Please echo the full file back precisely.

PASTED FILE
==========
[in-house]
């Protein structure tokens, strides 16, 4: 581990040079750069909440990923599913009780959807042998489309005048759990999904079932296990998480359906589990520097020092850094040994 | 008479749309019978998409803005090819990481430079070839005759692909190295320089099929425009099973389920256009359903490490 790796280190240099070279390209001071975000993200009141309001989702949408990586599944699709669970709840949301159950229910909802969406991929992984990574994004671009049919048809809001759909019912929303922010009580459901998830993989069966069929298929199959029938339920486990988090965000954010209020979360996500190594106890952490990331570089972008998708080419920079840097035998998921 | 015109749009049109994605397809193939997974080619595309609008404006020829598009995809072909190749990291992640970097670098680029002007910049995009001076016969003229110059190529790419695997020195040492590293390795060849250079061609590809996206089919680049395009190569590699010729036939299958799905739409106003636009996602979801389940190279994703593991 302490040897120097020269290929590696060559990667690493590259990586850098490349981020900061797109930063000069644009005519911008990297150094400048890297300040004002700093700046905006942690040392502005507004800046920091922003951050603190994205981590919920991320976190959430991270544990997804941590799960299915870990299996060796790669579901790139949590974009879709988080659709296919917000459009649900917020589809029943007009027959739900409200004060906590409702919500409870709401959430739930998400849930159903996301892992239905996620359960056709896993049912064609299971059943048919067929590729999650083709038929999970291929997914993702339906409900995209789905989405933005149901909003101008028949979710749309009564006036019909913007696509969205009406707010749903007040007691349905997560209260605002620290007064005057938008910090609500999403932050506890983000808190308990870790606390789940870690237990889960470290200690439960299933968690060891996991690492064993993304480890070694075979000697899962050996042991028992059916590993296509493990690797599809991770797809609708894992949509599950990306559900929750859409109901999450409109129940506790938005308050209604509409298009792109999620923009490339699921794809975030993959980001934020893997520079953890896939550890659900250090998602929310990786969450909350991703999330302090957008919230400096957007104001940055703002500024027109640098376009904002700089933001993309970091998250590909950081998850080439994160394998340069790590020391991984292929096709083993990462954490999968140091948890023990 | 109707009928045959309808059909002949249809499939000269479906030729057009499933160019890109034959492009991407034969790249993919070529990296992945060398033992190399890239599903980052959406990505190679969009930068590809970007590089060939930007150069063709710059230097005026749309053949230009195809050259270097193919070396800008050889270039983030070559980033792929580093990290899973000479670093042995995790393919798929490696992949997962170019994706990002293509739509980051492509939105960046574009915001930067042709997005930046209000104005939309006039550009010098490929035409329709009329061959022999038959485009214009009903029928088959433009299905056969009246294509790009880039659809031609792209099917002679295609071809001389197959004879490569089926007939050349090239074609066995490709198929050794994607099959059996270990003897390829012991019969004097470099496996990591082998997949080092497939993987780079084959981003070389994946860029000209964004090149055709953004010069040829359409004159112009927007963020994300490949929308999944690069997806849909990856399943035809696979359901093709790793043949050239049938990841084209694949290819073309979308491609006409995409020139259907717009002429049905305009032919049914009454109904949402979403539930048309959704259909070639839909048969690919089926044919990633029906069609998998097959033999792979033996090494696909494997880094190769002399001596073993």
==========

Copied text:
[in-house]
């Protein structure tokens, strides 16, 4: 581990040079750069909440990923599913009780959807042998489309005048759990999904079932296990998480359906589990520097020092850094040994 | 008479749309019978998409803005090819990481430079070839005759692909190295320089099929425009099973389920256009359903490490 790796280190240099070279390209001071975000993200009141309001989702949408990586599944699709669970709840949301159950229910909802969406991929992984990574994004671009049919048809809001759909019912929303922010009580459901998830993989069966069929298929199959029938339920486990988090965000954010209020979360996500190594106890952490990331570089972008998708080419920079840097035998998921 | 015109749009049109994605397809193939997974080619595309609008404006020829598009995809072909190749990291992640970097670098680029002007910049995009001076016969003229110059190529790419695997020195040492590293390795060849250079061609590809996206089919680049395009190569590699010729036939299958799905739409106003636009996602979801389940190279994703593991 302490040897120097020269290929590696060559990667690493590259990586850098490349981020900061797109930063000069644009005519911008990297150094400048890297300040004002700093700046905006942690040392502005507004800046920091922003951050603190994205981590919920991320976190959430991270544990997804941590799960299915870990299996060796790669579901790139949590974009879709988080659709296919917000459009649900917020589809029943007009027959739900409200004060906590409702919500409870709401959430739930998400849930159903996301892992239905996620359960056709896993049912064609299971059943048919067929590729999650083709038929999970291929997914993702339906409900995209789905989405933005149901909003101008028949979710749309009564006036019909913007696509969205009406707010749903007040007691349905997560209260605002620290007064005057938008910090609500999403932050506890983000808190308990870790606390789940870690237990889960470290200690439960299933968690060891996991690492064993993304480890070694075979000697899962050996042991028992059916590993296509493990690797599809991770797809609708894992949509599950990306559900929750859409109901999450409109129940506790938005308050209604509409298009792109999620923009490339699921794809975030993959980001934020893997520079953890896939550890659900250090998602929310990786969450909350991703999330302090957008919230400096957007104001940055703002500024027109640098376009904002700089933001993309970091998250590909950081998850080439994160394998340069790590020391991984292929096709083993990462954490999968140091948890023990 | 109707009928045959309808059909002949249809499939000269479906030729057009499933160019890109034959492009991407034969790249993919070529990296992945060398033992190399890239599903980052959406990505190679969009930068590809970007590089060939930007150069063709710059230097005026749309053949230009195809050259270097193919070396800008050889270039983030070559980033792929580093990290899973000479670093042995995790393919798929490696992949997962170019994706990002293509739509980051492509939105960046574009915001930067042709997005930046209000104005939309006039550009010098490929035409329709009329061959022999038959485009214009009903029928088959433009299905056969009246294509790009880039659809031609792209099917002679295609071809001389197959004879490569089926007939050349090239074609066995490709198929050794994607099959059996270990003897390829012991019969004097470099496996990591082998997949080092497939993987780079084959981003070389994946860029000209964004090149055709953004010069040829359409004159112009927007963020994300490949929308999944690069997806849909990856399943035809696979359901093709790793043949050239049938990841084209694949290819073309979308491609006409995409020139259907717009002429049905305009032919049914009454109904949402979403539930048309959704259909070639839909048969690919089926044919990633029906069609998998097959033999792979033996090494696909494997880094190769002399001596073993």